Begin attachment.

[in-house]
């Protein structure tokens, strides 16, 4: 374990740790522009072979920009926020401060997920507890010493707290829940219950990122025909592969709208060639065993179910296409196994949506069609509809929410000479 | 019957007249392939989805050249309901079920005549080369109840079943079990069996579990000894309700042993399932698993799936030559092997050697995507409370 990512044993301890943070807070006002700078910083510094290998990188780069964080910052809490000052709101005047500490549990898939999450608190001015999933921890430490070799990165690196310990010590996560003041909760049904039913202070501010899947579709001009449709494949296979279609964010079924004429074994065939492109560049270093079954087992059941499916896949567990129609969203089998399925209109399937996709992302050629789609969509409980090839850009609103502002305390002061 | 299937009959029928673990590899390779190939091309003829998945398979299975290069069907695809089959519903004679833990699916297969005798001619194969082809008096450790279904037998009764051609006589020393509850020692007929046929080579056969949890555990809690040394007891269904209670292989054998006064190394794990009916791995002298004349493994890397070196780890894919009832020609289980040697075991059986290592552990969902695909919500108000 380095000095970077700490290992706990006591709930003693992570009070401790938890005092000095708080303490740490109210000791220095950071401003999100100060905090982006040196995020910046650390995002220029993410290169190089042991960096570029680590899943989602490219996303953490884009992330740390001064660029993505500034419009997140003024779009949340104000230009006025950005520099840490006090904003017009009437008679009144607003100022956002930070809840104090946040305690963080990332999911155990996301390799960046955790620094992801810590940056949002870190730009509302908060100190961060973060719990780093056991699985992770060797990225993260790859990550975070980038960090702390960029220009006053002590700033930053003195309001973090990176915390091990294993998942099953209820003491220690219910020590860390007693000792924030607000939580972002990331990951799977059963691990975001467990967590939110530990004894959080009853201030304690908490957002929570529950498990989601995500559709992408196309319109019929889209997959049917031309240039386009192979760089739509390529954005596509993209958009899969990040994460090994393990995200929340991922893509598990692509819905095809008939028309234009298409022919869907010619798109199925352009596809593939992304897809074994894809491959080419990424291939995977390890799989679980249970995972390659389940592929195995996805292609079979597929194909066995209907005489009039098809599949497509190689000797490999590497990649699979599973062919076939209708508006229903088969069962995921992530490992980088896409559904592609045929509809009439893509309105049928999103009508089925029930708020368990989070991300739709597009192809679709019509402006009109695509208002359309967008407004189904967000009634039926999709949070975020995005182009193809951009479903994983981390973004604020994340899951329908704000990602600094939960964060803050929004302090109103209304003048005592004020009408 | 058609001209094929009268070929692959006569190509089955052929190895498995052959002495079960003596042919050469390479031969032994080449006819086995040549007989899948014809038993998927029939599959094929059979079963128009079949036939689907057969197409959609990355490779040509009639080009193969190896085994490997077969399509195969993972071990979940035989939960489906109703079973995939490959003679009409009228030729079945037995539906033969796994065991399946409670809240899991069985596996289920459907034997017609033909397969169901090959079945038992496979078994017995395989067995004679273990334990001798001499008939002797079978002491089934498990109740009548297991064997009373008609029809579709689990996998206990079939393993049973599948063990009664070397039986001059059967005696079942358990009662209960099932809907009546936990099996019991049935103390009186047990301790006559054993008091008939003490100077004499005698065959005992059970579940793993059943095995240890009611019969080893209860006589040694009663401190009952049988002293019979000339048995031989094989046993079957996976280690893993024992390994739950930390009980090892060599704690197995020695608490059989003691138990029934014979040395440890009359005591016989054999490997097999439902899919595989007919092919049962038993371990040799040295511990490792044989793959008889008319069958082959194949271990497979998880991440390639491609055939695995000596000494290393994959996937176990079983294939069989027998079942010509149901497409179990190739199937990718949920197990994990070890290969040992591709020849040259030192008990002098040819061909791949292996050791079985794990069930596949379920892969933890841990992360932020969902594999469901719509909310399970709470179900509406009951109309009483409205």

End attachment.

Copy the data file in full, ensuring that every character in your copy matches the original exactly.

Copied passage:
[in-house]
């Protein structure tokens, strides 16, 4: 374990740790522009072979920009926020401060997920507890010493707290829940219950990122025909592969709208060639065993179910296409196994949506069609509809929410000479 | 019957007249392939989805050249309901079920005549080369109840079943079990069996579990000894309700042993399932698993799936030559092997050697995507409370 990512044993301890943070807070006002700078910083510094290998990188780069964080910052809490000052709101005047500490549990898939999450608190001015999933921890430490070799990165690196310990010590996560003041909760049904039913202070501010899947579709001009449709494949296979279609964010079924004429074994065939492109560049270093079954087992059941499916896949567990129609969203089998399925209109399937996709992302050629789609969509409980090839850009609103502002305390002061 | 299937009959029928673990590899390779190939091309003829998945398979299975290069069907695809089959519903004679833990699916297969005798001619194969082809008096450790279904037998009764051609006589020393509850020692007929046929080579056969949890555990809690040394007891269904209670292989054998006064190394794990009916791995002298004349493994890397070196780890894919009832020609289980040697075991059986290592552990969902695909919500108000 380095000095970077700490290992706990006591709930003693992570009070401790938890005092000095708080303490740490109210000791220095950071401003999100100060905090982006040196995020910046650390995002220029993410290169190089042991960096570029680590899943989602490219996303953490884009992330740390001064660029993505500034419009997140003024779009949340104000230009006025950005520099840490006090904003017009009437008679009144607003100022956002930070809840104090946040305690963080990332999911155990996301390799960046955790620094992801810590940056949002870190730009509302908060100190961060973060719990780093056991699985992770060797990225993260790859990550975070980038960090702390960029220009006053002590700033930053003195309001973090990176915390091990294993998942099953209820003491220690219910020590860390007693000792924030607000939580972002990331990951799977059963691990975001467990967590939110530990004894959080009853201030304690908490957002929570529950498990989601995500559709992408196309319109019929889209997959049917031309240039386009192979760089739509390529954005596509993209958009899969990040994460090994393990995200929340991922893509598990692509819905095809008939028309234009298409022919869907010619798109199925352009596809593939992304897809074994894809491959080419990424291939995977390890799989679980249970995972390659389940592929195995996805292609079979597929194909066995209907005489009039098809599949497509190689000797490999590497990649699979599973062919076939209708508006229903088969069962995921992530490992980088896409559904592609045929509809009439893509309105049928999103009508089925029930708020368990989070991300739709597009192809679709019509402006009109695509208002359309967008407004189904967000009634039926999709949070975020995005182009193809951009479903994983981390973004604020994340899951329908704000990602600094939960964060803050929004302090109103209304003048005592004020009408 | 058609001209094929009268070929692959006569190509089955052929190895498995052959002495079960003596042919050469390479031969032994080449006819086995040549007989899948014809038993998927029939599959094929059979079963128009079949036939689907057969197409959609990355490779040509009639080009193969190896085994490997077969399509195969993972071990979940035989939960489906109703079973995939490959003679009409009228030729079945037995539906033969796994065991399946409670809240899991069985596996289920459907034997017609033909397969169901090959079945038992496979078994017995395989067995004679273990334990001798001499008939002797079978002491089934498990109740009548297991064997009373008609029809579709689990996998206990079939393993049973599948063990009664070397039986001059059967005696079942358990009662209960099932809907009546936990099996019991049935103390009186047990301790006559054993008091008939003490100077004499005698065959005992059970579940793993059943095995240890009611019969080893209860006589040694009663401190009952049988002293019979000339048995031989094989046993079957996976280690893993024992390994739950930390009980090892060599704690197995020695608490059989003691138990029934014979040395440890009359005591016989054999490997097999439902899919595989007919092919049962038993371990040799040295511990490792044989793959008889008319069958082959194949271990497979998880991440390639491609055939695995000596000494290393994959996937176990079983294939069989027998079942010509149901497409179990190739199937990718949920197990994990070890290969040992591709020849040259030192008990002098040819061909791949292996050791079985794990069930596949379920892969933890841990992360932020969902594999469901719509909310399970709470179900509406009951109309009483409205």